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  #1  
Old 01-01-2009, 01:40 PM
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Lightbulb Oil FIlters

Check out this article on oil filters...Makes good reading and a lot of surprize stuff. I've always used Purolator Pure 1...Check out why drain back valves are important also...Here da link

http://motorcycleinfo.calsci.com/Filters.html

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  #2  
Old 01-02-2009, 01:23 PM
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The Pure One PL14612 fits the Vulcan. Does it also fit the Versys? Thanks.
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  #3  
Old 01-02-2009, 02:04 PM
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Yep, it sure does, and so does it's slightly longer brother, the Purolator Pure One PL14610...


If you're interested in compatibility, check this out:

http://www.klr650.net/forums/showthread.php?t=37890





Last edited by Bear on a bicycle; 01-02-2009 at 02:06 PM.
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  #4  
Old 01-02-2009, 04:29 PM
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If you live near a Wal-Mart both of these will fit;
WalMart SuperTech ST6607 2.5"
WalMart SuperTech ST7317 3.25"

I've used about 5 on my V so far, great product and low price under $3.00.

Machog
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  #5  
Old 01-02-2009, 05:23 PM
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OEM oil filter: 20 x 1.5mm threads, 14 psi by-pass valve, anti-drain back valve, 2.3" O.D. gasket, 2.5" height, 2.7" OD. The taller 3.25" long filter fits...

http://www.calsci.com/motorcycleinfo/FilterXRef.html
-See Section [5]

Motorcycle Filters - None are recommended:

* AC Delco PF2135
* Carquest 85358
* FRAM PH6017A
* Honda 15410-MCJ-000
* K&N KN-204, about $13. Metric nut on end for easy removal. (KN-303 is the longer version)
* NAPA Gold 1358
* Purolator ML16817. Imported, not made by Purolator.
* STP SMO 17
* WIX 51358

Recommended filters - All have superior filtering:

-About 2.5 inches long:

* AC Delco PF1237
* Amsoil EaOM103, $14.80
* Purolator Pure One PL14612, about $6.
* Mobil M1-108, about $12. Made by Champion.
* Bosch 3300, about $6. Made by Champion.
* Baldwin B1400
* Emgo 10-82230
* Firestone TF2876
* Hastings LF113
* NAPA Gold 1365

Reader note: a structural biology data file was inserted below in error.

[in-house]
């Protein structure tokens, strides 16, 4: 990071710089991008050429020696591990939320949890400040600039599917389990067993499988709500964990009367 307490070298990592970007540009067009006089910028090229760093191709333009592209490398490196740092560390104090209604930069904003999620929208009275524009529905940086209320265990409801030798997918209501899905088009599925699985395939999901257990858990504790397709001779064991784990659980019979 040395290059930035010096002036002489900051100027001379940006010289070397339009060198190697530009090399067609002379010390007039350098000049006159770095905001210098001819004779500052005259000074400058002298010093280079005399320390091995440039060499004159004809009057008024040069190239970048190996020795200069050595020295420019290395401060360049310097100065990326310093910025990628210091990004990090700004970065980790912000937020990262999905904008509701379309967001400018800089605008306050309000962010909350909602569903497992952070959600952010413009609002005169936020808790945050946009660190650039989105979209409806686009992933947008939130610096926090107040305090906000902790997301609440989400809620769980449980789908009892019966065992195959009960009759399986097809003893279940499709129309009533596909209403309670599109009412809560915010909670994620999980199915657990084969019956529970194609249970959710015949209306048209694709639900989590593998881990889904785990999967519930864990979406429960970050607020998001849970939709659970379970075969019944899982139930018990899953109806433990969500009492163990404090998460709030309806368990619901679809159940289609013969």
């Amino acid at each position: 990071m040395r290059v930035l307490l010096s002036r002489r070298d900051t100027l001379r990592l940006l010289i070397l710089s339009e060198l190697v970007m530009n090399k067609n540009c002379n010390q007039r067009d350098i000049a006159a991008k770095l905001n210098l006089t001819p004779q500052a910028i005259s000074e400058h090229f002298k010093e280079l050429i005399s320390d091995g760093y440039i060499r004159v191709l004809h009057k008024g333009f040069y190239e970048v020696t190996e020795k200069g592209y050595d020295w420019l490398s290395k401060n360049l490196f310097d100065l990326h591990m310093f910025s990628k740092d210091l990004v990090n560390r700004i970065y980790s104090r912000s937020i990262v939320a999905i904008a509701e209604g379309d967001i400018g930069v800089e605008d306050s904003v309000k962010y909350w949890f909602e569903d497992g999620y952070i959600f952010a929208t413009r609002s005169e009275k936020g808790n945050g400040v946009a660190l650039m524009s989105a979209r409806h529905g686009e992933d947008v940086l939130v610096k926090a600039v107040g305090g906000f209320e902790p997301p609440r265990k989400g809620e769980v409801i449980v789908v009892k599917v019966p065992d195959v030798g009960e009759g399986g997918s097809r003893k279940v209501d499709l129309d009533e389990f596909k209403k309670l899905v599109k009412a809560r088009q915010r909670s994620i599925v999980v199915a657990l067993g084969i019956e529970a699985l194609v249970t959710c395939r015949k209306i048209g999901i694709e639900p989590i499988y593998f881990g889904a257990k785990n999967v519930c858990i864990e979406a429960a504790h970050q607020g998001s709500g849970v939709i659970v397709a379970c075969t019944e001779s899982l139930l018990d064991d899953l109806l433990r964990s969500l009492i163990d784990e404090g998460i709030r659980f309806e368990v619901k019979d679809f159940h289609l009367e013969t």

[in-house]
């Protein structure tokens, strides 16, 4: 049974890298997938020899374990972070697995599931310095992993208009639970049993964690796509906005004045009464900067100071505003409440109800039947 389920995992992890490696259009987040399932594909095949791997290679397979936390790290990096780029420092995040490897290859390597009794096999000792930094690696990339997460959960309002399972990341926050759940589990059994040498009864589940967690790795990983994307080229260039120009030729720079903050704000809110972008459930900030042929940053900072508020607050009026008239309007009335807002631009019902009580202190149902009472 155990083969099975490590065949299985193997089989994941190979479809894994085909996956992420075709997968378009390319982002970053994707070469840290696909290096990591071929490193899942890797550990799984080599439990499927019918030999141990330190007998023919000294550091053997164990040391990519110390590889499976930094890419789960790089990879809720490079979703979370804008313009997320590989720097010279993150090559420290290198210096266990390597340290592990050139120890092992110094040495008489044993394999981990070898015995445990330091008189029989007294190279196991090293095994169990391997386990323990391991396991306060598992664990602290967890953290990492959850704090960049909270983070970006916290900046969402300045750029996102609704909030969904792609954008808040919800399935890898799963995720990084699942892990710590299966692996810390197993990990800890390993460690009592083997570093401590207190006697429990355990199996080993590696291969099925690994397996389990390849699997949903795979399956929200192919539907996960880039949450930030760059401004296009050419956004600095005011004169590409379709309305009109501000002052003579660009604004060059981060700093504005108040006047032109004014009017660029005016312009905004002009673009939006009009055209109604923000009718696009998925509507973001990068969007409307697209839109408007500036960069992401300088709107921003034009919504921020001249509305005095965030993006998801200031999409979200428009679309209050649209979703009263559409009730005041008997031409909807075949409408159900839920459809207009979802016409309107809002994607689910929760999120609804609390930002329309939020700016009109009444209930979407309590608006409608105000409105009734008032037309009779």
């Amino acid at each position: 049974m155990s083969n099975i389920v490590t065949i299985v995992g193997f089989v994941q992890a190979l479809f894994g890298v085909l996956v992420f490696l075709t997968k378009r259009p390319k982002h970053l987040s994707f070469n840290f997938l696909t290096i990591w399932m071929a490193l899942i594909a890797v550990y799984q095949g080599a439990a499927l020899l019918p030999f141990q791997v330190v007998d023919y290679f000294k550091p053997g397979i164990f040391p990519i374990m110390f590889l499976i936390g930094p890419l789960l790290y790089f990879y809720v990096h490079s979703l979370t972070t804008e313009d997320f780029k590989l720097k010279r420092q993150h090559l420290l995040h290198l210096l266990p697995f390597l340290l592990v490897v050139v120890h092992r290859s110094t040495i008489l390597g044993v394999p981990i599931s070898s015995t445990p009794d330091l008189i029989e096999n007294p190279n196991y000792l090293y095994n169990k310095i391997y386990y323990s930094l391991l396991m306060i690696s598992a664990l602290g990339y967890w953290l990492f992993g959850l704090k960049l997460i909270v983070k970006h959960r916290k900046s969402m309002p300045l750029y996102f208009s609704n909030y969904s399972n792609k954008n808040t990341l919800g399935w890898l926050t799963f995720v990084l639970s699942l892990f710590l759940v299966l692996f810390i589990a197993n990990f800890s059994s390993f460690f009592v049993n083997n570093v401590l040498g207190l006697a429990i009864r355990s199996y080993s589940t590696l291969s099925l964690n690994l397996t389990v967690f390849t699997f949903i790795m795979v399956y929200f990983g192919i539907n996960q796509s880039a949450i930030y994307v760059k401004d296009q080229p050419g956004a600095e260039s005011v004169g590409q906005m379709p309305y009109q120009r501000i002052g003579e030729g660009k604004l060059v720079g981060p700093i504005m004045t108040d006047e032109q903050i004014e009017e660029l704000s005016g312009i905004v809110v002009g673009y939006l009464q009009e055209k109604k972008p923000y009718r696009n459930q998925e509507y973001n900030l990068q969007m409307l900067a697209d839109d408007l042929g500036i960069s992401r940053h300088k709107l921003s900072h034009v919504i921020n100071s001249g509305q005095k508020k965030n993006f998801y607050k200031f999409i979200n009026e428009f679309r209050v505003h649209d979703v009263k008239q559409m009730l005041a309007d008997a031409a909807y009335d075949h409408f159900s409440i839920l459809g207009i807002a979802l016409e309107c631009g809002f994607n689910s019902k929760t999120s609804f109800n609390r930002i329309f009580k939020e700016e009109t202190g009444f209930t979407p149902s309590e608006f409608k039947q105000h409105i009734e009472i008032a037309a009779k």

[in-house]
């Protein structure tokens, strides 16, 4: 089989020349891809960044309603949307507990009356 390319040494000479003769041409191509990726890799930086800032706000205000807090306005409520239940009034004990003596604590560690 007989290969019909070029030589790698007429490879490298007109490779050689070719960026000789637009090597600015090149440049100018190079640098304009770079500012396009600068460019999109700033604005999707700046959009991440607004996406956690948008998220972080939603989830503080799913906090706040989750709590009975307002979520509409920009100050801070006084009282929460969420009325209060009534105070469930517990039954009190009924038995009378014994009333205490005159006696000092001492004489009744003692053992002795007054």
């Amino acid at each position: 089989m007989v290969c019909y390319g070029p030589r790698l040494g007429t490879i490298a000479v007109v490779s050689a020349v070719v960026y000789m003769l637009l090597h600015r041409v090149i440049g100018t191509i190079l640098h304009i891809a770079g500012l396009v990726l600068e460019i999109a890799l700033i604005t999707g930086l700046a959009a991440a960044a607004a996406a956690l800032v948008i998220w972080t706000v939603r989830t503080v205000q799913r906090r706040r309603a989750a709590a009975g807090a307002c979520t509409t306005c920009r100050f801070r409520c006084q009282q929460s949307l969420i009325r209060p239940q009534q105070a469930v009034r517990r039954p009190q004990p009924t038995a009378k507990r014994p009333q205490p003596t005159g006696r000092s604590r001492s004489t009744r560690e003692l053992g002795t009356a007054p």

* Purolator L14612
* STP S-02876
* Vesrah SF-4007
* WalMart SuperTech ST6607
* WIX 51365


-About 3.25 inches long:

* Amsoil EaOM103C, $17.00
* Purolator Pure One PL14610, about $6.
* Mobil 1 M1-110, about $10. Made by Champion.
* Bosch 3323, about $6. Made By Champion.
* WalMart SuperTech ST7317, about $2. Made by Champion.


-Automobile Filters, about 3.25 inches long:

* AC Delco PF-2057
* Auto Pro 2356
* Autopride CF240AP
* Baldwin B1402
* Carquest 85356
* Carquest Red B4620
* Casite CF240
* Castrol 7317
* Champion Labs Ph2867
* Defense Filters Dl7317
* Deutsch D-370
* Federated Filters LF240F
* Fram Extended Guard XG7317
* Fram Extra Guard PH7317
* Fram Tough Guard TG7317
* Group 7 V4610
* Group 7 V4620
* Hastings LF240
* Mighty M4612
* Motorcraft Long Life FL-821
* Napa FIL1356
* Napa Gold 1356
* Nippon G6Y0-14-302 A
* Parts Plus PH2867
* Pennzoil PZ-109
* Penske 7317
* Powerflo SL14610
* Powerflo SL14620
* Pro Gauge PGO-4620
* Pro Tec 164
* Promotive PH4610
* Pronto PO3593A
* Purolator L14610
* Service Champ OF-4622
* Shell SH48
* Shell SH529
* Stp S-02867.
* Valvoline VO50
* Warner PH2867
* Wix 51356

http://www.kawasakiversys.com/forums...ghlight=filter
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  #6  
Old 01-02-2009, 06:12 PM
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Keep in mind that superior filtration comes at a cost. It's harder to pump oil through a filter that flows more. The standard Purolator filters provide excellent filtration with a low oil pressure drop. The Pure One filters more but the increased filtration lowers oil pressure.

Here is a good read...

CLICK HERE
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  #7  
Old 01-02-2009, 06:55 PM
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This one of those topics that gets alot of discussion,

My 2 cents,

I like K&N Oil filters because they have a 17mm nut on the end (makes it easier to get off and torque on). The number for the V is KN-303.
________
Wendie 99

Last edited by furley; 05-14-2011 at 05:08 PM.
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  #8  
Old 01-09-2009, 02:22 PM
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Quote:
Originally Posted by hacktracker View Post